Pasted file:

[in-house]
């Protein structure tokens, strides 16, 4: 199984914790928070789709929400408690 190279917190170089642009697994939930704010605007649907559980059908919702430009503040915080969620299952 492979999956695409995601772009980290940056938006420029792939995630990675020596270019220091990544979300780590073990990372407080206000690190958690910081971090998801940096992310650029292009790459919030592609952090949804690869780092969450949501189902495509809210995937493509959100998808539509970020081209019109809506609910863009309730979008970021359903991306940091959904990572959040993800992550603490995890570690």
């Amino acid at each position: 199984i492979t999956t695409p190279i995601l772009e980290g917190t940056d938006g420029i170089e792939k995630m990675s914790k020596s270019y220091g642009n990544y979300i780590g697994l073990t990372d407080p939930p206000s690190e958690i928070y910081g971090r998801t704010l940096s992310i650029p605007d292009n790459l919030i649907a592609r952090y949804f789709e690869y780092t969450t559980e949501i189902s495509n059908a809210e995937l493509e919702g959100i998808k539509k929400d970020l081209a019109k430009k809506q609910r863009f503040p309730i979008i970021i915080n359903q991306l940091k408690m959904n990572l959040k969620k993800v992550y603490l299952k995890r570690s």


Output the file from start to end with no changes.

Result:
[in-house]
């Protein structure tokens, strides 16, 4: 199984914790928070789709929400408690 190279917190170089642009697994939930704010605007649907559980059908919702430009503040915080969620299952 492979999956695409995601772009980290940056938006420029792939995630990675020596270019220091990544979300780590073990990372407080206000690190958690910081971090998801940096992310650029292009790459919030592609952090949804690869780092969450949501189902495509809210995937493509959100998808539509970020081209019109809506609910863009309730979008970021359903991306940091959904990572959040993800992550603490995890570690």
């Amino acid at each position: 199984i492979t999956t695409p190279i995601l772009e980290g917190t940056d938006g420029i170089e792939k995630m990675s914790k020596s270019y220091g642009n990544y979300i780590g697994l073990t990372d407080p939930p206000s690190e958690i928070y910081g971090r998801t704010l940096s992310i650029p605007d292009n790459l919030i649907a592609r952090y949804f789709e690869y780092t969450t559980e949501i189902s495509n059908a809210e995937l493509e919702g959100i998808k539509k929400d970020l081209a019109k430009k809506q609910r863009f503040p309730i979008i970021i915080n359903q991306l940091k408690m959904n990572l959040k969620k993800v992550y603490l299952k995890r570690s």